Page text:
Nut Consumption May Reduce Risk of Certain Cancers
Researchers have long theorized that nut consumption is associated with a lower rate of cancer and type-2 diabetes, but previous evidence has been inconsistent. Now, the first systematic review and analysis on the subject has concluded that nut consumption is, in fact, associated with a lower rate of certain cancers, but does not appear to have an effect on type-2 diabetes.
For their analysis, the researchers examined data from 36 observational studies, which included 30,708 patients in total. After examining the data, the researchers found that higher nut consumption was associated with a lower risk of colorectal cancer, endometrial cancer, and pancreatic cancer. It was not associated with a lower risk of other types of cancer or type-2 diabetes.
Researchers from the Mayo Clinic in Rochester, Minnesota, and the University of Minnesota conducted the study. It was published on June 16, 2015, in Nutrition Reviews.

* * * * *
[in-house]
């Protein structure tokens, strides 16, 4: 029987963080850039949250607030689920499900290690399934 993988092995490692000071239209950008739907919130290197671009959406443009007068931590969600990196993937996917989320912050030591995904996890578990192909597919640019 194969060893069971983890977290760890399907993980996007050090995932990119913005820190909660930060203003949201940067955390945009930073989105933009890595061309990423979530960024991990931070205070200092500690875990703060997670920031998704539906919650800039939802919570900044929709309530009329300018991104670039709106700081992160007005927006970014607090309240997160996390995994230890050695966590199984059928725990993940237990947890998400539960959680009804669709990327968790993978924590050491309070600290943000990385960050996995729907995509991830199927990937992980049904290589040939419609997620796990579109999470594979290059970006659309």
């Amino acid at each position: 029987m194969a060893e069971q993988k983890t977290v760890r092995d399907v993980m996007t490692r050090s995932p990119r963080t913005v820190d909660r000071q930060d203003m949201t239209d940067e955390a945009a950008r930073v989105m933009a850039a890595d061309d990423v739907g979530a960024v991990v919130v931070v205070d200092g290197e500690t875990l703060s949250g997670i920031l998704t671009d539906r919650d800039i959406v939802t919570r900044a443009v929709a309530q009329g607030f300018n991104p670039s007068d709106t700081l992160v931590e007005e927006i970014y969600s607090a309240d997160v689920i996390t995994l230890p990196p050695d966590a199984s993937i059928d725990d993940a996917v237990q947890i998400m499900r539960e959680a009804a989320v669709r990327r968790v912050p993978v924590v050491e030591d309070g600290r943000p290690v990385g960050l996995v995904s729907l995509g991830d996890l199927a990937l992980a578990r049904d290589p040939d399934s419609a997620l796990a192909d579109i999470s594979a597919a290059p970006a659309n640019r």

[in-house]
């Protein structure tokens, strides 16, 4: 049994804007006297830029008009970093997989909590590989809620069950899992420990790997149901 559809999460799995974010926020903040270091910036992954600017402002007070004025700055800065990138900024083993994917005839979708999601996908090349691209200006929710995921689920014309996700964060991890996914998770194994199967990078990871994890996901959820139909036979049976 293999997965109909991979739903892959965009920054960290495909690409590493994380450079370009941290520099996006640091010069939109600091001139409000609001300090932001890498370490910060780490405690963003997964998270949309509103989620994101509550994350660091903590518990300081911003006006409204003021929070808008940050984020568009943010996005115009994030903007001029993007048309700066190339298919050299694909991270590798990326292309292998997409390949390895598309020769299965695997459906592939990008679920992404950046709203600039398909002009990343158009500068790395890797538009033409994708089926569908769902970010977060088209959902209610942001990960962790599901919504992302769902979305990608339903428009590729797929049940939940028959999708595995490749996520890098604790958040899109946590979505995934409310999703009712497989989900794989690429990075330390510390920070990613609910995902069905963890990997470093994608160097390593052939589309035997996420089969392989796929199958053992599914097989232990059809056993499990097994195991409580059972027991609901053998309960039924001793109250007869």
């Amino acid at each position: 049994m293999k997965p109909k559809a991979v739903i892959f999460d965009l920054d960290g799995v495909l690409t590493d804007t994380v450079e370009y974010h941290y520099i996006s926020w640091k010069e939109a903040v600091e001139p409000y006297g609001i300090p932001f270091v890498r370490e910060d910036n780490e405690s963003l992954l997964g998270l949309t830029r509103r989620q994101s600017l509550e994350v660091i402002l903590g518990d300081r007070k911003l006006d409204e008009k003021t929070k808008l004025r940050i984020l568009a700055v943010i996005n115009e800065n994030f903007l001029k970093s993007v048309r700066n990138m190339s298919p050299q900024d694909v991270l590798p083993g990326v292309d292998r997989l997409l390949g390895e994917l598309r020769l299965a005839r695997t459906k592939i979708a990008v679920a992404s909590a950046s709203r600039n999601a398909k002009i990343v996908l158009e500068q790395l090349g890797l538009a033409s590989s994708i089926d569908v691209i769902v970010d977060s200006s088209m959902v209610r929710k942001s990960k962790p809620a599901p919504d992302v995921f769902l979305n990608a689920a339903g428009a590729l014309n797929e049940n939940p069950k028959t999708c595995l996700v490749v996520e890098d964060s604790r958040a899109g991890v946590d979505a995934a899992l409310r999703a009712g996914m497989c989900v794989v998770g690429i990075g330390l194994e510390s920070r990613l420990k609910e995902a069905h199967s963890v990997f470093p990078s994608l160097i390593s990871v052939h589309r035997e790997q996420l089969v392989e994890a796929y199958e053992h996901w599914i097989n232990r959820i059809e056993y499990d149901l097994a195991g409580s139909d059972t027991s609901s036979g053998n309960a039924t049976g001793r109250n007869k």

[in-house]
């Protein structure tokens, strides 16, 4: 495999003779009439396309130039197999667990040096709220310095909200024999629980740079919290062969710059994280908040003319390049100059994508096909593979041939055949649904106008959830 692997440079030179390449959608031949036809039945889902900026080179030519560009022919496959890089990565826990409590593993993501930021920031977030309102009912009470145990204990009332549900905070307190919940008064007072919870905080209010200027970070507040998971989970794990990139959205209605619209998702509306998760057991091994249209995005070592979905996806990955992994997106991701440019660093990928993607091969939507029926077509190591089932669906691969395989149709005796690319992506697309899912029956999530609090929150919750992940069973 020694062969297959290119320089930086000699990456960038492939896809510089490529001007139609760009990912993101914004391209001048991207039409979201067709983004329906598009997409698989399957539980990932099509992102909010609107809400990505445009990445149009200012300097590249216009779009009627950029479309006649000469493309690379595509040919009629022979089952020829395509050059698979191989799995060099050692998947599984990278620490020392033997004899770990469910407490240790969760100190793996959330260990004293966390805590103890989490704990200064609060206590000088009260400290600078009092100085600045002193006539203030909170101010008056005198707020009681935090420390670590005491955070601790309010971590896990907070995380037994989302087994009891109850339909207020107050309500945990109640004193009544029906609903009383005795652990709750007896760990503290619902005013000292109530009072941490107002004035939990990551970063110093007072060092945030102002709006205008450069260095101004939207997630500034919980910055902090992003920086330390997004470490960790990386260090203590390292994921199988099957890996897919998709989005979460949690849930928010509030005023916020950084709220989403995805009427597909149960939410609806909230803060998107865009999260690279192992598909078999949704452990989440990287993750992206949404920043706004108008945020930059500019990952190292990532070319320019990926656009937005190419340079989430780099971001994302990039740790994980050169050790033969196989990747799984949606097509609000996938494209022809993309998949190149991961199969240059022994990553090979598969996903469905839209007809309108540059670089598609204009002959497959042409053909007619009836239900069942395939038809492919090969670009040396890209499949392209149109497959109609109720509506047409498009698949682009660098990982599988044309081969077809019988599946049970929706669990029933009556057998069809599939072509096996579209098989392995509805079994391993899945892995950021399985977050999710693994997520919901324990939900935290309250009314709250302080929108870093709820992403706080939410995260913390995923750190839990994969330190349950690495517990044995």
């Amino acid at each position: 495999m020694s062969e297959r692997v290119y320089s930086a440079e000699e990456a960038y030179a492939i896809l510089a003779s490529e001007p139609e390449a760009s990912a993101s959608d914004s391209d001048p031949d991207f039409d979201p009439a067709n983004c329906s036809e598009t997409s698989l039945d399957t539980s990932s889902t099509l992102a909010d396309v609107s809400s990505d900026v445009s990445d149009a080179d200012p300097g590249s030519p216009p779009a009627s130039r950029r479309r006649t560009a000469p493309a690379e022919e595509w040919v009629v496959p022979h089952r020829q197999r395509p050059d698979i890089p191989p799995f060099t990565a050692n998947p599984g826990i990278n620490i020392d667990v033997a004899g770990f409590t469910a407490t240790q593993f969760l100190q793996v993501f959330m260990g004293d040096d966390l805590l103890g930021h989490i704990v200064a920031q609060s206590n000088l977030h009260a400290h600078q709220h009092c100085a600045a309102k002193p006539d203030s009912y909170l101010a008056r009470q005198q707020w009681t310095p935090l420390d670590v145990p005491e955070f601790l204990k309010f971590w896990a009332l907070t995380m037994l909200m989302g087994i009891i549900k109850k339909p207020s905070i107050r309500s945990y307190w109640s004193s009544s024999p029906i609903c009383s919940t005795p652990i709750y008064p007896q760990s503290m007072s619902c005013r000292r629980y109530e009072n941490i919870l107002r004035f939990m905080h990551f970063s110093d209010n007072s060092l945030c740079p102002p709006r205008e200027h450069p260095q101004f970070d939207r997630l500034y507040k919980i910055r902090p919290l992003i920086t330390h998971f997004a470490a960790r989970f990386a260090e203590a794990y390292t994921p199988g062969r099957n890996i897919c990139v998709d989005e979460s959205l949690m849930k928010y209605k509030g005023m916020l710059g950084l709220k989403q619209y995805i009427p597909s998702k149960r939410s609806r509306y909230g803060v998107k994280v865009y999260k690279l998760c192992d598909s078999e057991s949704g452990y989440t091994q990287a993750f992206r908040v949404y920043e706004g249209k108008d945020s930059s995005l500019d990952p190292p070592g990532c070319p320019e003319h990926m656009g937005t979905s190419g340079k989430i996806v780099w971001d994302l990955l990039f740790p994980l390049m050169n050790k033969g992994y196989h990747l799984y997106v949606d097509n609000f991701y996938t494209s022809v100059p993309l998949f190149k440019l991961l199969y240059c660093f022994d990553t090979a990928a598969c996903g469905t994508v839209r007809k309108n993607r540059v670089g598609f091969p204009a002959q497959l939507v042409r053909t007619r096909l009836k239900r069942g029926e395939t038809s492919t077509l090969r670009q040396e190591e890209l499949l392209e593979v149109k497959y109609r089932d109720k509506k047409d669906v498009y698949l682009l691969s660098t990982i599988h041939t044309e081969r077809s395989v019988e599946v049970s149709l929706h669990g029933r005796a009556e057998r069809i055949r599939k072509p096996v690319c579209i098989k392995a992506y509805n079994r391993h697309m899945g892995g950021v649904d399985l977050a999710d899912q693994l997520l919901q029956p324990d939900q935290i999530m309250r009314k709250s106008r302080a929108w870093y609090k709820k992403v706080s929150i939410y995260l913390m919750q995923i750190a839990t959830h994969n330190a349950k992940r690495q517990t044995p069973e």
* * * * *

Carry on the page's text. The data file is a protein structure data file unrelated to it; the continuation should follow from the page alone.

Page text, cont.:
Nuts have been receiving an increasing amount of attention due to their health benefits. Despite this, the study found that nuts only account for approximately 8% of the average person’s daily intake of antioxidants. This is likely because many people are not aware of their health benefits and/or are wary of the high fat and calories in nuts.
However, nuts actually contain healthy polyunsaturated and monosaturated fats rather than artery-clogging saturated fats. They are nutrient dense foods that are rich in unsaturated fatty acids, vegetable protein, fiber, minerals and tocopherols. Previous studies have linked nuts with reduced risk of coronary artery disease, diabetes and hypertension.